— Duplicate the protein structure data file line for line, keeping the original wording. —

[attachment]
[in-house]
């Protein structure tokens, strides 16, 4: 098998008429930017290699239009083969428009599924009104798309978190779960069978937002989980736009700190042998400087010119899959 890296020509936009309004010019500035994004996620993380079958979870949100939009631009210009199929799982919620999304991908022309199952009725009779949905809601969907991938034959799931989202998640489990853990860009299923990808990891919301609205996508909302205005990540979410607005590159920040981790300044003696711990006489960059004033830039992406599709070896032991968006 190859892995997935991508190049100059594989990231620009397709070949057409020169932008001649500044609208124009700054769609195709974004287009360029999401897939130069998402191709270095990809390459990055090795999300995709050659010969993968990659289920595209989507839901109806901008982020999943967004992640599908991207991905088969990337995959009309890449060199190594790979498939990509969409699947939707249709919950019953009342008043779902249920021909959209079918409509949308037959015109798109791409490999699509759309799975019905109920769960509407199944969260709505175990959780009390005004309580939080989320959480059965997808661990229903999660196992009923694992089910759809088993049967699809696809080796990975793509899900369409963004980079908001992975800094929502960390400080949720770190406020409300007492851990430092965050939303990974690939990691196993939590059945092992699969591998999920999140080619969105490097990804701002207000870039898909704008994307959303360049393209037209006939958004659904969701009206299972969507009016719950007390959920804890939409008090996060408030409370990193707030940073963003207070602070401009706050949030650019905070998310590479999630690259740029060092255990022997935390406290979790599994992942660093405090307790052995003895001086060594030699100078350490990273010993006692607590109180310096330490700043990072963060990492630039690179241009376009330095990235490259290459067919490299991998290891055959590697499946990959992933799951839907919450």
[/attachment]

[in-house]
């Protein structure tokens, strides 16, 4: 098998008429930017290699239009083969428009599924009104798309978190779960069978937002989980736009700190042998400087010119899959 890296020509936009309004010019500035994004996620993380079958979870949100939009631009210009199929799982919620999304991908022309199952009725009779949905809601969907991938034959799931989202998640489990853990860009299923990808990891919301609205996508909302205005990540979410607005590159920040981790300044003696711990006489960059004033830039992406599709070896032991968006 190859892995997935991508190049100059594989990231620009397709070949057409020169932008001649500044609208124009700054769609195709974004287009360029999401897939130069998402191709270095990809390459990055090795999300995709050659010969993968990659289920595209989507839901109806901008982020999943967004992640599908991207991905088969990337995959009309890449060199190594790979498939990509969409699947939707249709919950019953009342008043779902249920021909959209079918409509949308037959015109798109791409490999699509759309799975019905109920769960509407199944969260709505175990959780009390005004309580939080989320959480059965997808661990229903999660196992009923694992089910759809088993049967699809696809080796990975793509899900369409963004980079908001992975800094929502960390400080949720770190406020409300007492851990430092965050939303990974690939990691196993939590059945092992699969591998999920999140080619969105490097990804701002207000870039898909704008994307959303360049393209037209006939958004659904969701009206299972969507009016719950007390959920804890939409008090996060408030409370990193707030940073963003207070602070401009706050949030650019905070998310590479999630690259740029060092255990022997935390406290979790599994992942660093405090307790052995003895001086060594030699100078350490990273010993006692607590109180310096330490700043990072963060990492630039690179241009376009330095990235490259290459067919490299991998290891055959590697499946990959992933799951839907919450």